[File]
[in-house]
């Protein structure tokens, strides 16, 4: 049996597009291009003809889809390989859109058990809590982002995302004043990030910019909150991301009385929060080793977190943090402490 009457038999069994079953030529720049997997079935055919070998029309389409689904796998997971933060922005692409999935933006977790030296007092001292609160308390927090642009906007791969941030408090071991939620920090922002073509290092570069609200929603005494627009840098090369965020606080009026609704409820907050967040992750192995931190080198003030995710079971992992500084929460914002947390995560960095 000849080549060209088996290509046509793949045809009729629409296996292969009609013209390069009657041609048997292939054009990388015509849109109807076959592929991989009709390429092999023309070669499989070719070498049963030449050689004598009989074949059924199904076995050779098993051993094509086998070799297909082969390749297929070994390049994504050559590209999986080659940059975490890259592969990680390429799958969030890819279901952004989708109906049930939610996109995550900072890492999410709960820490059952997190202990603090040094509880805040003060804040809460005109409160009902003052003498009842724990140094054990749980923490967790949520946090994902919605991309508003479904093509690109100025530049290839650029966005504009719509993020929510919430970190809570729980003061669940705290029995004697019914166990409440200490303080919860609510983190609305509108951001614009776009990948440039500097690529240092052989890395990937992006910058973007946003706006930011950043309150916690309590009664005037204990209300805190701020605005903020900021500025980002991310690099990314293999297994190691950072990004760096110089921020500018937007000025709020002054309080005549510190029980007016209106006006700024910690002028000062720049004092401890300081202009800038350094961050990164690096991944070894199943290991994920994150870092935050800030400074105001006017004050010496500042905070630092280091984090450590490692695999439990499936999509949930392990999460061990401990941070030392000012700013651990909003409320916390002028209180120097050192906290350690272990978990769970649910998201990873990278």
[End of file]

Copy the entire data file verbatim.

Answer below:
[in-house]
């Protein structure tokens, strides 16, 4: 049996597009291009003809889809390989859109058990809590982002995302004043990030910019909150991301009385929060080793977190943090402490 009457038999069994079953030529720049997997079935055919070998029309389409689904796998997971933060922005692409999935933006977790030296007092001292609160308390927090642009906007791969941030408090071991939620920090922002073509290092570069609200929603005494627009840098090369965020606080009026609704409820907050967040992750192995931190080198003030995710079971992992500084929460914002947390995560960095 000849080549060209088996290509046509793949045809009729629409296996292969009609013209390069009657041609048997292939054009990388015509849109109807076959592929991989009709390429092999023309070669499989070719070498049963030449050689004598009989074949059924199904076995050779098993051993094509086998070799297909082969390749297929070994390049994504050559590209999986080659940059975490890259592969990680390429799958969030890819279901952004989708109906049930939610996109995550900072890492999410709960820490059952997190202990603090040094509880805040003060804040809460005109409160009902003052003498009842724990140094054990749980923490967790949520946090994902919605991309508003479904093509690109100025530049290839650029966005504009719509993020929510919430970190809570729980003061669940705290029995004697019914166990409440200490303080919860609510983190609305509108951001614009776009990948440039500097690529240092052989890395990937992006910058973007946003706006930011950043309150916690309590009664005037204990209300805190701020605005903020900021500025980002991310690099990314293999297994190691950072990004760096110089921020500018937007000025709020002054309080005549510190029980007016209106006006700024910690002028000062720049004092401890300081202009800038350094961050990164690096991944070894199943290991994920994150870092935050800030400074105001006017004050010496500042905070630092280091984090450590490692695999439990499936999509949930392990999460061990401990941070030392000012700013651990909003409320916390002028209180120097050192906290350690272990978990769970649910998201990873990278």